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Department of Defense Policy


New Parent Support

DoD Directive 6400.1, "Family Advocacy Program," August 23, 2004 This Directive establishes the Family Advocacy Program (FAP) and assigns responsibilities for working to prevent family violence from occurring, identifying victims of abuse, assessing families experiencing domestic and child abuse, and providing treatment to those families.

DoD Instruction 6400.05, "New Parent Support Program," June 13, 2012 This Instruction implements policy, assigns responsibilities, and prescribes procedures for the New Parent Support Program (NPSP), a standardized FAP secondary prevention program for parents who are at risk for engaging in child abuse. The NPSP uses an intensive, voluntary home visitation model, developed specifically for expectant parents and parents of children from birth to three years of age, to reduce the risk of child abuse.

DoD Instruction 1342.12, "Provision of Early Intervention and Special Education Services to Eligible DoD Dependents," April 11, 2005 This Instruction implements policy, assigns responsibilities, and prescribes procedures under 20 United States Code Chapter 33 (the Individuals with Disabilities Education Act) for the provision of early intervention services (EIS) to infants and toddlers with disabilities and their families as well as special education and related services to children with disabilities entitled to receive special services from the Department of Defense.

 

Adoption

Department of Defense (DoD) Financial Management Regulation (FMR) 7000.14-R, Volume 7A, Appendix A, "Reimbursement of Adoption Expenses," August 2011 This Regulation describes the procedures necessary to reimburse adoption expenses to qualified members of the military.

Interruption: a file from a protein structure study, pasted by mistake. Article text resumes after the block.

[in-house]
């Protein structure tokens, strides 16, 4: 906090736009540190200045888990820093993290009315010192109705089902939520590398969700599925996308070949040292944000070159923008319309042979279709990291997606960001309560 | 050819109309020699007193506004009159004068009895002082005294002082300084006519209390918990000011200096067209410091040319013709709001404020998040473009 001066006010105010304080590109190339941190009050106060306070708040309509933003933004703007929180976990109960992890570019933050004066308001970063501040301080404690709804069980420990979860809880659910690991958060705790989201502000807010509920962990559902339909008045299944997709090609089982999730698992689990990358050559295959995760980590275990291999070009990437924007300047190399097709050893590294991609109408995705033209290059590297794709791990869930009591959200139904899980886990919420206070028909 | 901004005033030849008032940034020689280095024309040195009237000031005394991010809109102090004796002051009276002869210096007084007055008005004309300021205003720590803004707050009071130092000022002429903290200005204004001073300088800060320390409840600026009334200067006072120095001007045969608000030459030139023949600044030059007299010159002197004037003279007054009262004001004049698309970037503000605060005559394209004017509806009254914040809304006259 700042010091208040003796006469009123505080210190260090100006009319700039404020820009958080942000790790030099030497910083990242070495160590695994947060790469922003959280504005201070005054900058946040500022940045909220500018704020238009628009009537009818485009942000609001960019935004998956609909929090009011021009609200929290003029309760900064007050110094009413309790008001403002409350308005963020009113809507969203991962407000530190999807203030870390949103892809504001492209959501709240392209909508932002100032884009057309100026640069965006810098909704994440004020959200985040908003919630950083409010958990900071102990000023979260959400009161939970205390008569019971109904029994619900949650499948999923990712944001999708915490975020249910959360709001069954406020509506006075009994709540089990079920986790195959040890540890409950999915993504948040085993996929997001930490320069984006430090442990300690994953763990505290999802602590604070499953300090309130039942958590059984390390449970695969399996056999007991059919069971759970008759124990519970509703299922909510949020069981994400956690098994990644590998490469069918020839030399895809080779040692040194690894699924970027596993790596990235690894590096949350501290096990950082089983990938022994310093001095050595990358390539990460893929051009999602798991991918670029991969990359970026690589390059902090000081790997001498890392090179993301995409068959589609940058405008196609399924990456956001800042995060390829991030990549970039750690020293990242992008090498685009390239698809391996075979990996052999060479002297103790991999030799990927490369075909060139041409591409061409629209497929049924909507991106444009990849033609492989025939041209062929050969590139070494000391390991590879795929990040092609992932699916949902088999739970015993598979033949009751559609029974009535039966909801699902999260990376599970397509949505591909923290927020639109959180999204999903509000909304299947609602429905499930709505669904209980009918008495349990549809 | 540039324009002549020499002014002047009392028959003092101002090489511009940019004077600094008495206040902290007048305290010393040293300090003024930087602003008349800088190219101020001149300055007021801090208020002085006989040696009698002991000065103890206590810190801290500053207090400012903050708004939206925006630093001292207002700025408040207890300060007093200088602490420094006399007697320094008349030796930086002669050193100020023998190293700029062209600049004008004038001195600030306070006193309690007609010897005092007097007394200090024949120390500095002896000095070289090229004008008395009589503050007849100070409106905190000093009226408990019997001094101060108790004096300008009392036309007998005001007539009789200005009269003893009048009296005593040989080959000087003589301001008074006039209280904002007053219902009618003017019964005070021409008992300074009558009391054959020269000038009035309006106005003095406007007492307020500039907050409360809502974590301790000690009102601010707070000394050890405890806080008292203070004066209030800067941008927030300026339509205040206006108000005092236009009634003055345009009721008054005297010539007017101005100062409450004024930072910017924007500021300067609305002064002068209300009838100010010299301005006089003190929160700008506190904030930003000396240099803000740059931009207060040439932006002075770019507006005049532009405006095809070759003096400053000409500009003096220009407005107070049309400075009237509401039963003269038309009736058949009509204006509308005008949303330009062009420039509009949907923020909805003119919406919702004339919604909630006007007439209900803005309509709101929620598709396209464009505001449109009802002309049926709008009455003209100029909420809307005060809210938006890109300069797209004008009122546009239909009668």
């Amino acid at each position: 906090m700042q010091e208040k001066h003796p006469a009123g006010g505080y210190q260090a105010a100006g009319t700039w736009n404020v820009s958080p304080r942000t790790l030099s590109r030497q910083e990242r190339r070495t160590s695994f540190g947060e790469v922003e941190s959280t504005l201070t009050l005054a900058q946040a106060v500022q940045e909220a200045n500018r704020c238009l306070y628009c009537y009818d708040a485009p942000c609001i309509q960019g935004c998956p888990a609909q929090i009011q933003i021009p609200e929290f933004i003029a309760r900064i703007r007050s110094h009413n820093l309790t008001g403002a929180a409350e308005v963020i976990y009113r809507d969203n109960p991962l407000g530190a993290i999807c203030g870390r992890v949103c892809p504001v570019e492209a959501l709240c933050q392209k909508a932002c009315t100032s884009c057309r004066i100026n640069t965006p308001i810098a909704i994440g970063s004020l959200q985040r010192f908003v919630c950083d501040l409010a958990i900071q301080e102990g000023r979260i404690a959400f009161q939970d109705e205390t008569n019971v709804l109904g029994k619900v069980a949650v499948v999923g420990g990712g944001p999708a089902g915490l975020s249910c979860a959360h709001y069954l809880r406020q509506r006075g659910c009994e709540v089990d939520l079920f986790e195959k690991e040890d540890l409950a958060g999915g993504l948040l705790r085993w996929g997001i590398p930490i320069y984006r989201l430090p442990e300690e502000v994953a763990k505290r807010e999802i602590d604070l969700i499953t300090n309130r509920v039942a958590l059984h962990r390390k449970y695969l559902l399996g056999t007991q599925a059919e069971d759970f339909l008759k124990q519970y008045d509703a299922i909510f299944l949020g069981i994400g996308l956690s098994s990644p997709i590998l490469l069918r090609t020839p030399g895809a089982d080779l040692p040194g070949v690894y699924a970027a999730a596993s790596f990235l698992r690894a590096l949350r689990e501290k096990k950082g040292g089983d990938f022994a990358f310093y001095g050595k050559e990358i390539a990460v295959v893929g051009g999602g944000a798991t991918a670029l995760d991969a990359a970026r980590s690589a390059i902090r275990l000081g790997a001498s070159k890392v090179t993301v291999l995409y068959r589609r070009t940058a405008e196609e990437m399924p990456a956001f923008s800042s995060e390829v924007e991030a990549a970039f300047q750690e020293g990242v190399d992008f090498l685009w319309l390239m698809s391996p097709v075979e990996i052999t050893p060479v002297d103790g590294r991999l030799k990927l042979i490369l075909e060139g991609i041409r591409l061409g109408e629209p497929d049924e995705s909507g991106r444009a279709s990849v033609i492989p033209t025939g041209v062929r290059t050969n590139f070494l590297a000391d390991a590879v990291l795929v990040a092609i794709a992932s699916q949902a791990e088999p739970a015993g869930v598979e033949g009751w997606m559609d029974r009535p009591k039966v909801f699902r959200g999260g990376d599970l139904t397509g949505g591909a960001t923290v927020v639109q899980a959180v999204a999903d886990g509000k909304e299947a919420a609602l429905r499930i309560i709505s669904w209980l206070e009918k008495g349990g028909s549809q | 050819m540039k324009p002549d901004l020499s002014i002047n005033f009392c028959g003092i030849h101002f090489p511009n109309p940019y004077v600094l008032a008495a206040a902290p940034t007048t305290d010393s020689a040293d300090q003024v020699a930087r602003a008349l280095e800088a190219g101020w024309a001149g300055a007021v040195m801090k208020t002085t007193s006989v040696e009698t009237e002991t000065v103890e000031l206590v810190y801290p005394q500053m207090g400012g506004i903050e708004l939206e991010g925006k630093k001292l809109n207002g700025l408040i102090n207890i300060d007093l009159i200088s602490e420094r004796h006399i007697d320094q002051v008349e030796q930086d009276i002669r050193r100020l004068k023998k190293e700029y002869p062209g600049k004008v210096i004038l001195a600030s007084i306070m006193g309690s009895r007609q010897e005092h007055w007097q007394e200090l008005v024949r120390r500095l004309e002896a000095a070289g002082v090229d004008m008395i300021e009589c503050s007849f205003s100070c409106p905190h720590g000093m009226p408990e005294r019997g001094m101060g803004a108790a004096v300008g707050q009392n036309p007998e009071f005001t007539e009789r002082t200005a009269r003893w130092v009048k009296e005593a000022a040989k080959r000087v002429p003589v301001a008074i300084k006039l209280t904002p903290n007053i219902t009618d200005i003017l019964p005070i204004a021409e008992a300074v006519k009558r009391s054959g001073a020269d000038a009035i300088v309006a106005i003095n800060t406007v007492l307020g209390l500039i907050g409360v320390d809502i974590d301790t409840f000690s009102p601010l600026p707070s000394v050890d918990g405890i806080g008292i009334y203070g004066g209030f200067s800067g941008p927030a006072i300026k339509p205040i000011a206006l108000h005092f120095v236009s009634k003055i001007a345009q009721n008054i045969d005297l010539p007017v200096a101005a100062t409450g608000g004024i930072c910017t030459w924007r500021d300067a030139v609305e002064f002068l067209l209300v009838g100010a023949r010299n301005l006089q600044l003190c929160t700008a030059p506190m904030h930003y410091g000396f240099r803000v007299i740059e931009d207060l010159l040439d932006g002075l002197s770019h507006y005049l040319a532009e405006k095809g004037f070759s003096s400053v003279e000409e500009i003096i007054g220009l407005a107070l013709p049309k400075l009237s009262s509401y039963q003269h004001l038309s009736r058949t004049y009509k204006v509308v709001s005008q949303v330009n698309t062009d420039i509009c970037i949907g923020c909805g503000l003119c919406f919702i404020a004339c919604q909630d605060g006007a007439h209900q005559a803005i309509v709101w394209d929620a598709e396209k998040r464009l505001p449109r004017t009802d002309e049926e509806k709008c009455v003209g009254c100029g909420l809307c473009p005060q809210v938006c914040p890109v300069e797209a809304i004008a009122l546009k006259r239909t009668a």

Department of Defense Instruction (DoDI) 1327.06, "Leave and Liberty Procedures," June 16, 2009, Incorporating Change 2, August 13, 2013 This Instruction establishes procedures for leave, liberty, and administrative absences for members of the military. Paragraph 6.11.8.9 states that administrative leave cannot be used following the birth or adoption of a child.

DoDI 1341.09, "DoD Adoption Reimbursement Policy," November 3, 2007, Incorporating Change 1, April 23, 2009 This Instruction implements policy, assigns responsibilities, and prescribes procedures for the reimbursement of qualifying adoption expenses incurred by members of the military.

Under Secretary of Defense Memorandum for Secretaries of the Military Departments, "Adoption Leave for Service Members Adopting Children," March 10, 2006 This Memorandum establishes procedures to implement law that authorizes up to twenty-one days on non-chargeable leave for Service members adopting a child on or after January 1, 2006.


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Image: Pregnant woman with blue and pink booties As a new or expectant parent, you may feel overwhelmed with the amount of information and opinions out there telling you how to have a healthy pregnancy and raise a healthy, well-adjusted child. The good news is you're not alone! There are a number of resources that deliver convenient and useful information to help you begin your parenting journey with confidence and know what lies ahead with your developing baby.


Boy at school desk Switching schools isn’t easy, but a positive attitude and a few simple steps in the beginning can make you feel much better!

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